The Bharat Stage 6 compliant versions of the Mahindra Bolero, XUV500 and TUV300 were recently spied testing in Chennai, the city that hosts the auto maker’s research and development facility. Before April 2020, all automakers in India selling internal combustion engine powered vehicles have to make their vehicles with these much tighter Bharat Stage 6 (Bs6) emission norms. Car makers across the spectrum are racing against time for BS6 compliance, and Mahindra – a leading automaker whose vehicles are predominantly diesel powered – is testing BS6 models in full swing. The BS6 compliant versions of the Bolero, XUV500 and TUV300 are likely to make their debuts by the end of this year or early next year.
The XUV500 is expected to get a brand new, 2.0 liter-4 cylinder turbocharged diesel engine that is BS6 compliant. The motor will be more fuel efficient than the 2.2 liter mHawk unit that the XUV500 currently gets. It could also get more power and torque considering the fact that it will have to power the next-generation XUV500, due in a year or two. This engine – like the mHawk unit it replaces – will have to power a range of Mahindra vehicles apart from the XUV500. The next generation Scorpio, Scorpio Getaway and the Thar are three such SUVs that are likely to use the same engine. Mahindra is also expected to introduce a BS6 norms compliant turbo petrol engine for the XUV500 and other SUVs.
As for the Bolero and TUV300, both SUVs use a 1.5 liter-3 cylinder twin scroll turbocharger equipped diesel engines in different states of tune. This engine could be replaced by the 1.5 liter-4 cylinder unit found on the Mahindra Marazzo and XUV300 in order to meet BS6 norms. Mahindra had announced that the 1.5 liter-4 cylinder diesel would be made BS6 compliant by 2020, and it makes sense for the automaker to use this engine in place of the existing 1.5 liter-3 cylinder unit. It remains to be seen whether Mahindra will also tweak the 2.5 liter M2DICR turbo diesel engine – a staple on the Bolero sold across India – to meet BS6 norms. What is c ertain though is the fact that all Mahindra Diesel SUVs that are BS6 compliant will be significantly pricier than the current versions.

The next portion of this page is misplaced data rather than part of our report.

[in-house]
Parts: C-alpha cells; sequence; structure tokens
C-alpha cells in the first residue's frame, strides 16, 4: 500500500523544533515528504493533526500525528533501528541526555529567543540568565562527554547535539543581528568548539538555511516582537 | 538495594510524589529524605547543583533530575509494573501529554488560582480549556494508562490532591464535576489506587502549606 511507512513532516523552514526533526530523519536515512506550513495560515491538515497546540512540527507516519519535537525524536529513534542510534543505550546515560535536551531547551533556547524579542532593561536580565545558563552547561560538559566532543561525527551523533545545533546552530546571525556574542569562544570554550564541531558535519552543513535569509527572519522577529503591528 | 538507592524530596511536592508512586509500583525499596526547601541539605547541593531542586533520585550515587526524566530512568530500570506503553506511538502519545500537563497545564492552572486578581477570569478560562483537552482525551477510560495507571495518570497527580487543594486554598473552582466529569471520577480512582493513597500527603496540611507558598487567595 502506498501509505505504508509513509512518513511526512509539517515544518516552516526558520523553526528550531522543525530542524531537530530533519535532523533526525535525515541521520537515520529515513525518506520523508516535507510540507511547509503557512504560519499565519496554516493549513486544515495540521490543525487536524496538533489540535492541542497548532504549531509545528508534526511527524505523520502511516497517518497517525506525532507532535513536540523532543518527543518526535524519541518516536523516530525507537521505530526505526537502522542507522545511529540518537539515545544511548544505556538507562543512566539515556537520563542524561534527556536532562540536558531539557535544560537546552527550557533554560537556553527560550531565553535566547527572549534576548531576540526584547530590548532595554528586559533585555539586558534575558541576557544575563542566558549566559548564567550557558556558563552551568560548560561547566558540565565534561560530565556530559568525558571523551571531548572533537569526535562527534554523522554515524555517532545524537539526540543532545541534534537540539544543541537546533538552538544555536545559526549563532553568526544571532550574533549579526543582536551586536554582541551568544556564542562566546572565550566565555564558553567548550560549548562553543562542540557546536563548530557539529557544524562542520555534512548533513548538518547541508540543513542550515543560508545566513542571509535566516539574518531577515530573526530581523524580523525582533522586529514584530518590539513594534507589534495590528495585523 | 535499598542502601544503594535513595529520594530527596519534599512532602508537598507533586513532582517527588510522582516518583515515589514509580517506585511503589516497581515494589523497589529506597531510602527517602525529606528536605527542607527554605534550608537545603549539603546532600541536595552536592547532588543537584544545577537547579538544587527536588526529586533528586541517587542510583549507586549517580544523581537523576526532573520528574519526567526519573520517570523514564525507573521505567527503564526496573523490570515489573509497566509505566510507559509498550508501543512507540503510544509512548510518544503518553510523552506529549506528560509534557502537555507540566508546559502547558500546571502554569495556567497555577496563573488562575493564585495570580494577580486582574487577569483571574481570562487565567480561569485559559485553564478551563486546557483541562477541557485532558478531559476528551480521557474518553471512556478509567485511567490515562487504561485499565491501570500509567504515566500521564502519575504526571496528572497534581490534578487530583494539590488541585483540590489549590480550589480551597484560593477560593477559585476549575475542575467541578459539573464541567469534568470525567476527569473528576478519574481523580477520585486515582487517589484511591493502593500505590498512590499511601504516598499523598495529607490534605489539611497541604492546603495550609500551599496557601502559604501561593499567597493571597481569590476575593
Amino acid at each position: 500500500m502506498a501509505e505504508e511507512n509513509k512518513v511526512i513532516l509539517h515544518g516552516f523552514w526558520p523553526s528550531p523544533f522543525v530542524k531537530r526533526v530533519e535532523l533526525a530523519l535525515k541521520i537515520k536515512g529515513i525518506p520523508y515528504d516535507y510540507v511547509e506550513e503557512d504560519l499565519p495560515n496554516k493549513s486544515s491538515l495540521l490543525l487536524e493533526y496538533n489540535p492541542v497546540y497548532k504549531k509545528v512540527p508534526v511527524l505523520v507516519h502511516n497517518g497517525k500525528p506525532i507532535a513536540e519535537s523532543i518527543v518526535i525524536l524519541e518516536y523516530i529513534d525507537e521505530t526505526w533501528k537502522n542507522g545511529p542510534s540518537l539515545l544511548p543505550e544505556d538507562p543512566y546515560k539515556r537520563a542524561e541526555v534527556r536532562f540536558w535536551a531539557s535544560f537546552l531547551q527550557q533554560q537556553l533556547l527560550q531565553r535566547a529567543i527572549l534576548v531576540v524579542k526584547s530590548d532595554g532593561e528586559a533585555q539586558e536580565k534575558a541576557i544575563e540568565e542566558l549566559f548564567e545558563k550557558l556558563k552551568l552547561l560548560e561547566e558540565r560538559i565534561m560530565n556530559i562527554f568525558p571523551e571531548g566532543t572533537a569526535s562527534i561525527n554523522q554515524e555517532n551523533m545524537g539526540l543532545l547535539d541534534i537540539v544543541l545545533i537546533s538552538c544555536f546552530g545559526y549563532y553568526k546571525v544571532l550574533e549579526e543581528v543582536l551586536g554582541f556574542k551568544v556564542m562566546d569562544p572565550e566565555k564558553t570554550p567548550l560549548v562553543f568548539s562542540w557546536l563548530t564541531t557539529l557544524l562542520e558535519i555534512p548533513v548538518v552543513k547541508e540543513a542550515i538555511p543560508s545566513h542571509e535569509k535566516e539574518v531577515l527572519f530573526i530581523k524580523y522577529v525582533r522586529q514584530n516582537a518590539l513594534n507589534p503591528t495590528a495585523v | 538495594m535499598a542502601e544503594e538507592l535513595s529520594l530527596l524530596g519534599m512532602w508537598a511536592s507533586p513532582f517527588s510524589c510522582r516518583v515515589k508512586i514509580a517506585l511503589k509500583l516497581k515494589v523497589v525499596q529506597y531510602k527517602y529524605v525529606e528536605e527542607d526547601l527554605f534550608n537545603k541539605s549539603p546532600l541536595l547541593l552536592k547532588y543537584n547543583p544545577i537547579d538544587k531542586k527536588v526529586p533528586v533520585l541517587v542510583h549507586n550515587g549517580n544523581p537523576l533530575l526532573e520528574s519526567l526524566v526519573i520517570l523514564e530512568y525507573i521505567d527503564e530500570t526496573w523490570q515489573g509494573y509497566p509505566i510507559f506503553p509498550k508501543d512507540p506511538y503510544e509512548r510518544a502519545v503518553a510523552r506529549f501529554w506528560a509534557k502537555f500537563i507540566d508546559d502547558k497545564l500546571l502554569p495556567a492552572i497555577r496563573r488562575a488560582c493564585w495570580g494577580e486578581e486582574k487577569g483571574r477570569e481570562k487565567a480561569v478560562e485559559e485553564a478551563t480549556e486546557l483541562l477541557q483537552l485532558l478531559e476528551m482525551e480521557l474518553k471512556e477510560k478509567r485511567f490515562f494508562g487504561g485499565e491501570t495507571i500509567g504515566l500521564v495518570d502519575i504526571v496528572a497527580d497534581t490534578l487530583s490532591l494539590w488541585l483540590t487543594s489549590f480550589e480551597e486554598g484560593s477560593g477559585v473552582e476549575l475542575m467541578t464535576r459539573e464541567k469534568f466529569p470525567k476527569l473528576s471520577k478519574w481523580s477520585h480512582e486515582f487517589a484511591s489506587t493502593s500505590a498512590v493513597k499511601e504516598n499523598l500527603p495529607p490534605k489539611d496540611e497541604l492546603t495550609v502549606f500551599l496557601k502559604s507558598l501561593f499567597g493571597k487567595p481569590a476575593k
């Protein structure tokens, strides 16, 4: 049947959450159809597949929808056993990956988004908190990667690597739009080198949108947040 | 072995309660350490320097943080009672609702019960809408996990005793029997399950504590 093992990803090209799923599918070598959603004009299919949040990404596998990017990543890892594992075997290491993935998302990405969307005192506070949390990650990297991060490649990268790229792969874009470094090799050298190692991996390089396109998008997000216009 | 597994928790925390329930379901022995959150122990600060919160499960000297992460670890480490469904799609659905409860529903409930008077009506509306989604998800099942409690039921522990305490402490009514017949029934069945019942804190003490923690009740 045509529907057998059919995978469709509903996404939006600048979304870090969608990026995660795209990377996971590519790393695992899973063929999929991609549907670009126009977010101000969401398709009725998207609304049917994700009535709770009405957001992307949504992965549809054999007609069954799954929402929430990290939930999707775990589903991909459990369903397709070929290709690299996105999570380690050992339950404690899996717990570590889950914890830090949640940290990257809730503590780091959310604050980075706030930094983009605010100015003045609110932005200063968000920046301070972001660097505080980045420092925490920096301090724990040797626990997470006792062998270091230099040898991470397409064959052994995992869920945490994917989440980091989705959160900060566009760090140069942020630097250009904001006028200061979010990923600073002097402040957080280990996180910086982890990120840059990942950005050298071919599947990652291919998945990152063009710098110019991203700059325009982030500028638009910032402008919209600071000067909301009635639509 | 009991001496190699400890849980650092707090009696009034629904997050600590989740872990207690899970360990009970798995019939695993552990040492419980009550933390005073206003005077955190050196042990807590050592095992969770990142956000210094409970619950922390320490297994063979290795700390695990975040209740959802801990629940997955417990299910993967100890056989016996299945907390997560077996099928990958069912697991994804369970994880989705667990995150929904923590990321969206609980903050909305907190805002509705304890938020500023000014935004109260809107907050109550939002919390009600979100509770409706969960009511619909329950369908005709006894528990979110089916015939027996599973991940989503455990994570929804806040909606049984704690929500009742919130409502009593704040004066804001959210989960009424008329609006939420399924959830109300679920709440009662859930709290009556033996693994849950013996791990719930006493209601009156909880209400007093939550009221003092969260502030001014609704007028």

Therefore, buyers seeking to save money are advised to buy the Mahindra Diesel SUVs of their choice before the end of this year, after which the automaker will kickstart the transition to BS6 norms. Apart from Mahindra, other automakers who have announced a transition to BS6 norms on their diesel cars include Tata Motors, Ford India, Hyundai and Honda. Market leader Maruti Suzuki is planning to dump diesels totally and move towards petrol, petrol-hybrid, CNG, LPG and electric cars. This could be the case with other automakers as well, but only in budget segments where a BS6 diesel car would be deemed too expensive. In the higher segments, diesels are likely to carry on.
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